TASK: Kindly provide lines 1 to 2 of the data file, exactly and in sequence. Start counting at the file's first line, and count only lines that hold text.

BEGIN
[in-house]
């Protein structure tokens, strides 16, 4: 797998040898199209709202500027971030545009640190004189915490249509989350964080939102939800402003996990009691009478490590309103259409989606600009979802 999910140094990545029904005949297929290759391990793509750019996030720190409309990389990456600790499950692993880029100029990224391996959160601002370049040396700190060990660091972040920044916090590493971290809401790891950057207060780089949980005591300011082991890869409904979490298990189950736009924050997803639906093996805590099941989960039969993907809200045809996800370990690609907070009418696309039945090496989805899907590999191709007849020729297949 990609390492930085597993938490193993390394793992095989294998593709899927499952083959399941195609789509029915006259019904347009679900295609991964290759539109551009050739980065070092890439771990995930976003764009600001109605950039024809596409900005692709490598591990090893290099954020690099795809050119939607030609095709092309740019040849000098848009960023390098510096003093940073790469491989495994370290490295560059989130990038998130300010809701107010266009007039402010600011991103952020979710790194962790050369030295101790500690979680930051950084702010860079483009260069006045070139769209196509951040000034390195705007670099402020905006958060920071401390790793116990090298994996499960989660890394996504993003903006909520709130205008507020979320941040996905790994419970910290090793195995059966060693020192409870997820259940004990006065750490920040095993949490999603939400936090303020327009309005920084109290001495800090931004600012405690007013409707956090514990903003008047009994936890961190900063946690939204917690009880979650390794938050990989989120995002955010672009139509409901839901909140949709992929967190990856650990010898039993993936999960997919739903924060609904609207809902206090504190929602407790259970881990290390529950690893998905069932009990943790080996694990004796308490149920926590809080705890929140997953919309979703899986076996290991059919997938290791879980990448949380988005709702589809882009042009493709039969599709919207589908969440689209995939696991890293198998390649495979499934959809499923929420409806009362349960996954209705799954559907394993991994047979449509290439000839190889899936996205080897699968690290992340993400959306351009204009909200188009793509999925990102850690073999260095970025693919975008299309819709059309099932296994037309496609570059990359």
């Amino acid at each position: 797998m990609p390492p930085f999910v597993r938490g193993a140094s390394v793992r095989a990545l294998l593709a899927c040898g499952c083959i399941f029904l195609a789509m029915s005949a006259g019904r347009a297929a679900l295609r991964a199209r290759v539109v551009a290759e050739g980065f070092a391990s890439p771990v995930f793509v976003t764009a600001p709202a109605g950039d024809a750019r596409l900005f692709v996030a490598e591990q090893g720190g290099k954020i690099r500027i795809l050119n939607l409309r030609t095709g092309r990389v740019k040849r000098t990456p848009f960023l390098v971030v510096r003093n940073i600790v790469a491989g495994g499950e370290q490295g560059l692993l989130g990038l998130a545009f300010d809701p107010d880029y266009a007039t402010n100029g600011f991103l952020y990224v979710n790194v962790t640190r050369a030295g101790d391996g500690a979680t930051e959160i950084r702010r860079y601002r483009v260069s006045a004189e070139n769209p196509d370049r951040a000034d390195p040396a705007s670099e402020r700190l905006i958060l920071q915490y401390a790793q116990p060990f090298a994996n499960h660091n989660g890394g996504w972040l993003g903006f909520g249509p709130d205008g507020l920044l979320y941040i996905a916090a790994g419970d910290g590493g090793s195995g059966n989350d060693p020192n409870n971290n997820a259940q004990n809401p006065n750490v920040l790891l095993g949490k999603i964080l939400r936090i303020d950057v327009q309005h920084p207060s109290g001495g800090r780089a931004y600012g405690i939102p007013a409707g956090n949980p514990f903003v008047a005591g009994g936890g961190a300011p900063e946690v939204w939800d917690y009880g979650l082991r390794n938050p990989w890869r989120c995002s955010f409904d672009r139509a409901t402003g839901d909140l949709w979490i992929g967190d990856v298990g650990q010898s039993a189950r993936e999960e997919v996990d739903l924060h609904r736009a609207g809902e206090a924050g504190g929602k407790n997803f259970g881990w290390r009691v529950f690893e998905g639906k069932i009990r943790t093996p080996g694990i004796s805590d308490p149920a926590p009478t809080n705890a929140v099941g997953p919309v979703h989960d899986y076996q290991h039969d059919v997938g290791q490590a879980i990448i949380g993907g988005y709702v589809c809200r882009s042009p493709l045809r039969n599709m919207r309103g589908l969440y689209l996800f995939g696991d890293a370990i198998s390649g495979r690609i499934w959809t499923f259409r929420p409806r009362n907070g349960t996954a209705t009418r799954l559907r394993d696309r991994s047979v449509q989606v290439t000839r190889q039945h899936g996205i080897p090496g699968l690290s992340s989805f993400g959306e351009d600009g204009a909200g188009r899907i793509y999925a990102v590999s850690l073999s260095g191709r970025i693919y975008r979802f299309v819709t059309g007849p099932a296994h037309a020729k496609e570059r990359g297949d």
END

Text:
[in-house]
């Protein structure tokens, strides 16, 4: 797998040898199209709202500027971030545009640190004189915490249509989350964080939102939800402003996990009691009478490590309103259409989606600009979802 999910140094990545029904005949297929290759391990793509750019996030720190409309990389990456600790499950692993880029100029990224391996959160601002370049040396700190060990660091972040920044916090590493971290809401790891950057207060780089949980005591300011082991890869409904979490298990189950736009924050997803639906093996805590099941989960039969993907809200045809996800370990690609907070009418696309039945090496989805899907590999191709007849020729297949 990609390492930085597993938490193993390394793992095989294998593709899927499952083959399941195609789509029915006259019904347009679900295609991964290759539109551009050739980065070092890439771990995930976003764009600001109605950039024809596409900005692709490598591990090893290099954020690099795809050119939607030609095709092309740019040849000098848009960023390098510096003093940073790469491989495994370290490295560059989130990038998130300010809701107010266009007039402010600011991103952020979710790194962790050369030295101790500690979680930051950084702010860079483009260069006045070139769209196509951040000034390195705007670099402020905006958060920071401390790793116990090298994996499960989660890394996504993003903006909520709130205008507020979320941040996905790994419970910290090793195995059966060693020192409870997820259940004990006065750490920040095993949490999603939400936090303020327009309005920084109290001495800090931004600012405690007013409707956090514990903003008047009994936890961190900063946690939204917690009880979650390794938050990989989120995002955010672009139509409901839901909140949709992929967190990856650990010898039993993936999960997919739903924060609904609207809902206090504190929602407790259970881990290390529950690893998905069932009990943790080996694990004796308490149920926590809080705890929140997953919309979703899986076996290991059919997938290791879980990448949380988005709702589809882009042009493709039969599709919207589908969440689209995939696991890293198998390649495979499934959809499923929420409806009362349960996954209705799954559907394993991994047979449509290439000839190889899936996205080897699968690290992340993400959306351009204009909200188009793509999925990102850690073999260095970025693919975008299309819709059309099932296994037309496609570059990359």